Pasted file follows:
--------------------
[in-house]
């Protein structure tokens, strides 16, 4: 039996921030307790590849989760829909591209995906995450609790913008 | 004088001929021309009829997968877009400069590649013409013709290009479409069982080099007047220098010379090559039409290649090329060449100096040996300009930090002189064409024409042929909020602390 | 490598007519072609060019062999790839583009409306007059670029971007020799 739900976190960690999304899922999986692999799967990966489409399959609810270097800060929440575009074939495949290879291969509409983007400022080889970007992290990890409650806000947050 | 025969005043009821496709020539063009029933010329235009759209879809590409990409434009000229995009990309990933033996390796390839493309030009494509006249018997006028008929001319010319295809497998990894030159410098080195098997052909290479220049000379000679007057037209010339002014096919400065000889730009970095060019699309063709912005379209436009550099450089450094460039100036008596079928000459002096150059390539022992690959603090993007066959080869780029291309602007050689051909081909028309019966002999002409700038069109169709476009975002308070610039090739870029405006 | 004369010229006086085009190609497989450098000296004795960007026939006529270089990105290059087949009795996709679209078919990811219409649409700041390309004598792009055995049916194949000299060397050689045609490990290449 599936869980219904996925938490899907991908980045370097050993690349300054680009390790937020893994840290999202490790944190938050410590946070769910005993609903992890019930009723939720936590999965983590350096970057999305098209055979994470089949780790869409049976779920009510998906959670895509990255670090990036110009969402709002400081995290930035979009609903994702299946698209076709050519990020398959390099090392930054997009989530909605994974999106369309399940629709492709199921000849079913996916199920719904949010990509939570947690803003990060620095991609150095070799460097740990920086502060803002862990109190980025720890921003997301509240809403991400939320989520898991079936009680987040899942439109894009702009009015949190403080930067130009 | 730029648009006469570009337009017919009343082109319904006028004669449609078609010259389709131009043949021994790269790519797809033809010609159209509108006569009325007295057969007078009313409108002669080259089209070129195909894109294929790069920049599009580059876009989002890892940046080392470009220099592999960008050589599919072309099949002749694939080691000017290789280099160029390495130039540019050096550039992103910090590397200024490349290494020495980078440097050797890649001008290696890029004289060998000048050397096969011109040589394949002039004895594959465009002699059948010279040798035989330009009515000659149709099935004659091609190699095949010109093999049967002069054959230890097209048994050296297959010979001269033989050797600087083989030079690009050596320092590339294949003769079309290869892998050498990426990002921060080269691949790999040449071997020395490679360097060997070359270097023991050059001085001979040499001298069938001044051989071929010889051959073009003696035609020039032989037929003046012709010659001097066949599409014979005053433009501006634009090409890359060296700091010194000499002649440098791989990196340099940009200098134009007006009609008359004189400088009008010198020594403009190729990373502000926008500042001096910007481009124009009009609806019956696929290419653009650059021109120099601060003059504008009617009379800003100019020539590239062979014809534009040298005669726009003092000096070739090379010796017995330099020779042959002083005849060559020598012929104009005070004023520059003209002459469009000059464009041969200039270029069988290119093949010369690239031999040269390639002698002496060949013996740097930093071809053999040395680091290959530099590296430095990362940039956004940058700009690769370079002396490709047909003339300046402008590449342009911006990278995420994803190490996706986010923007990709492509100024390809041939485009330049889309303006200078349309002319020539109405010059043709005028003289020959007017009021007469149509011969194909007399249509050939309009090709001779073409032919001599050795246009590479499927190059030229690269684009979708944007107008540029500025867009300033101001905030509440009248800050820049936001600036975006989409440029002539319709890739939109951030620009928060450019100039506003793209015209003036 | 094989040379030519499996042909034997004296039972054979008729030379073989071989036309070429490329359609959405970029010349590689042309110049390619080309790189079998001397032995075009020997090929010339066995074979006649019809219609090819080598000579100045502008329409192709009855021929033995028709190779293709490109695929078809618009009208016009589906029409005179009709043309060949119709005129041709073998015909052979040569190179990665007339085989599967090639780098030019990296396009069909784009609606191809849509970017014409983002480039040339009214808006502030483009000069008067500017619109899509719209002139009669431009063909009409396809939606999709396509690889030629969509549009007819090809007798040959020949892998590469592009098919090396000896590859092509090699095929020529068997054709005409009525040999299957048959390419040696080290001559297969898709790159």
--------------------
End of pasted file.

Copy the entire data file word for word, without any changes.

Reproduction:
[in-house]
């Protein structure tokens, strides 16, 4: 039996921030307790590849989760829909591209995906995450609790913008 | 004088001929021309009829997968877009400069590649013409013709290009479409069982080099007047220098010379090559039409290649090329060449100096040996300009930090002189064409024409042929909020602390 | 490598007519072609060019062999790839583009409306007059670029971007020799 739900976190960690999304899922999986692999799967990966489409399959609810270097800060929440575009074939495949290879291969509409983007400022080889970007992290990890409650806000947050 | 025969005043009821496709020539063009029933010329235009759209879809590409990409434009000229995009990309990933033996390796390839493309030009494509006249018997006028008929001319010319295809497998990894030159410098080195098997052909290479220049000379000679007057037209010339002014096919400065000889730009970095060019699309063709912005379209436009550099450089450094460039100036008596079928000459002096150059390539022992690959603090993007066959080869780029291309602007050689051909081909028309019966002999002409700038069109169709476009975002308070610039090739870029405006 | 004369010229006086085009190609497989450098000296004795960007026939006529270089990105290059087949009795996709679209078919990811219409649409700041390309004598792009055995049916194949000299060397050689045609490990290449 599936869980219904996925938490899907991908980045370097050993690349300054680009390790937020893994840290999202490790944190938050410590946070769910005993609903992890019930009723939720936590999965983590350096970057999305098209055979994470089949780790869409049976779920009510998906959670895509990255670090990036110009969402709002400081995290930035979009609903994702299946698209076709050519990020398959390099090392930054997009989530909605994974999106369309399940629709492709199921000849079913996916199920719904949010990509939570947690803003990060620095991609150095070799460097740990920086502060803002862990109190980025720890921003997301509240809403991400939320989520898991079936009680987040899942439109894009702009009015949190403080930067130009 | 730029648009006469570009337009017919009343082109319904006028004669449609078609010259389709131009043949021994790269790519797809033809010609159209509108006569009325007295057969007078009313409108002669080259089209070129195909894109294929790069920049599009580059876009989002890892940046080392470009220099592999960008050589599919072309099949002749694939080691000017290789280099160029390495130039540019050096550039992103910090590397200024490349290494020495980078440097050797890649001008290696890029004289060998000048050397096969011109040589394949002039004895594959465009002699059948010279040798035989330009009515000659149709099935004659091609190699095949010109093999049967002069054959230890097209048994050296297959010979001269033989050797600087083989030079690009050596320092590339294949003769079309290869892998050498990426990002921060080269691949790999040449071997020395490679360097060997070359270097023991050059001085001979040499001298069938001044051989071929010889051959073009003696035609020039032989037929003046012709010659001097066949599409014979005053433009501006634009090409890359060296700091010194000499002649440098791989990196340099940009200098134009007006009609008359004189400088009008010198020594403009190729990373502000926008500042001096910007481009124009009009609806019956696929290419653009650059021109120099601060003059504008009617009379800003100019020539590239062979014809534009040298005669726009003092000096070739090379010796017995330099020779042959002083005849060559020598012929104009005070004023520059003209002459469009000059464009041969200039270029069988290119093949010369690239031999040269390639002698002496060949013996740097930093071809053999040395680091290959530099590296430095990362940039956004940058700009690769370079002396490709047909003339300046402008590449342009911006990278995420994803190490996706986010923007990709492509100024390809041939485009330049889309303006200078349309002319020539109405010059043709005028003289020959007017009021007469149509011969194909007399249509050939309009090709001779073409032919001599050795246009590479499927190059030229690269684009979708944007107008540029500025867009300033101001905030509440009248800050820049936001600036975006989409440029002539319709890739939109951030620009928060450019100039506003793209015209003036 | 094989040379030519499996042909034997004296039972054979008729030379073989071989036309070429490329359609959405970029010349590689042309110049390619080309790189079998001397032995075009020997090929010339066995074979006649019809219609090819080598000579100045502008329409192709009855021929033995028709190779293709490109695929078809618009009208016009589906029409005179009709043309060949119709005129041709073998015909052979040569190179990665007339085989599967090639780098030019990296396009069909784009609606191809849509970017014409983002480039040339009214808006502030483009000069008067500017619109899509719209002139009669431009063909009409396809939606999709396509690889030629969509549009007819090809007798040959020949892998590469592009098919090396000896590859092509090699095929020529068997054709005409009525040999299957048959390419040696080290001559297969898709790159």